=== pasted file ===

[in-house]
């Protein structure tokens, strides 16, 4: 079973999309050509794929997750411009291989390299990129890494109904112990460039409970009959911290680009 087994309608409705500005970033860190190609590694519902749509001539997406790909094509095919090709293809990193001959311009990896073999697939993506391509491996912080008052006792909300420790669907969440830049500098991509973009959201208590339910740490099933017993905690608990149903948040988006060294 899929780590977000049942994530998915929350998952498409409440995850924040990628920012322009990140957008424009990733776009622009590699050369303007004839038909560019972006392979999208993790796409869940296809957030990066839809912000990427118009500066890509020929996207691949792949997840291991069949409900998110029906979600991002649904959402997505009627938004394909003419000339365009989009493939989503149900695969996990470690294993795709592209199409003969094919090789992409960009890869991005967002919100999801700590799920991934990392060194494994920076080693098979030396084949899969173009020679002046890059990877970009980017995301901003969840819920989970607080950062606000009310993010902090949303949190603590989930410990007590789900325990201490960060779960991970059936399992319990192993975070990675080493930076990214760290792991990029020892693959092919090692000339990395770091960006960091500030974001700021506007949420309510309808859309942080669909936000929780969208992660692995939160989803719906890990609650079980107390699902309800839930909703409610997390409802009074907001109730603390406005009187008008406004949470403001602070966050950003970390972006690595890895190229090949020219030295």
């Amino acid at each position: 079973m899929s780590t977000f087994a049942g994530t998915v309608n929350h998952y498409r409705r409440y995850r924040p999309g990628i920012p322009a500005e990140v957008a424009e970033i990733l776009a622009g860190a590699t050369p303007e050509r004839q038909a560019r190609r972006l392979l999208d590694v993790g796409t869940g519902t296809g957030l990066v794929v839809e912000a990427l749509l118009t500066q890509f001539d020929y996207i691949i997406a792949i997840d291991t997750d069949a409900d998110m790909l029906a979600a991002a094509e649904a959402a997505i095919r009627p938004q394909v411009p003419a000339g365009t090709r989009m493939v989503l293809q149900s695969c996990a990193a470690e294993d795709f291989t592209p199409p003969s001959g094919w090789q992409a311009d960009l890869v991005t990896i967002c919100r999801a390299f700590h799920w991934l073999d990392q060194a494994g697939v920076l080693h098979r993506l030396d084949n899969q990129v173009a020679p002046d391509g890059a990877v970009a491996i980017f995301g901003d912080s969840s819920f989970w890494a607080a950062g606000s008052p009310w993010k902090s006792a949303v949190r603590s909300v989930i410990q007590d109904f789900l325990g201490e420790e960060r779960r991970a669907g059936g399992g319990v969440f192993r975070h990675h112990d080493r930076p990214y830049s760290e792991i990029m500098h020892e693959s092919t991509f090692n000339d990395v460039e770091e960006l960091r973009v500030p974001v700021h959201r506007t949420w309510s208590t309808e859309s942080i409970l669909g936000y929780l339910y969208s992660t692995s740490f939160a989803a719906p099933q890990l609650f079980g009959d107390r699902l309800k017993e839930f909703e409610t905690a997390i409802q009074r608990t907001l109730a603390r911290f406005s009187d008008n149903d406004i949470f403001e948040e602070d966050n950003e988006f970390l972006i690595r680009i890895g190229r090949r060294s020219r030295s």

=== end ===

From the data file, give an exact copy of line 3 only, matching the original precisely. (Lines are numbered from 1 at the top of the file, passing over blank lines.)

């Amino acid at each position: 079973m899929s780590t977000f087994a049942g994530t998915v309608n929350h998952y498409r409705r409440y995850r924040p999309g990628i920012p322009a500005e990140v957008a424009e970033i990733l776009a622009g860190a590699t050369p303007e050509r004839q038909a560019r190609r972006l392979l999208d590694v993790g796409t869940g519902t296809g957030l990066v794929v839809e912000a990427l749509l118009t500066q890509f001539d020929y996207i691949i997406a792949i997840d291991t997750d069949a409900d998110m790909l029906a979600a991002a094509e649904a959402a997505i095919r009627p938004q394909v411009p003419a000339g365009t090709r989009m493939v989503l293809q149900s695969c996990a990193a470690e294993d795709f291989t592209p199409p003969s001959g094919w090789q992409a311009d960009l890869v991005t990896i967002c919100r999801a390299f700590h799920w991934l073999d990392q060194a494994g697939v920076l080693h098979r993506l030396d084949n899969q990129v173009a020679p002046d391509g890059a990877v970009a491996i980017f995301g901003d912080s969840s819920f989970w890494a607080a950062g606000s008052p009310w993010k902090s006792a949303v949190r603590s909300v989930i410990q007590d109904f789900l325990g201490e420790e960060r779960r991970a669907g059936g399992g319990v969440f192993r975070h990675h112990d080493r930076p990214y830049s760290e792991i990029m500098h020892e693959s092919t991509f090692n000339d990395v460039e770091e960006l960091r973009v500030p974001v700021h959201r506007t949420w309510s208590t309808e859309s942080i409970l669909g936000y929780l339910y969208s992660t692995s740490f939160a989803a719906p099933q890990l609650f079980g009959d107390r699902l309800k017993e839930f909703e409610t905690a997390i409802q009074r608990t907001l109730a603390r911290f406005s009187d008008n149903d406004i949470f403001e948040e602070d966050n950003e988006f970390l972006i690595r680009i890895g190229r090949r060294s020219r030295s």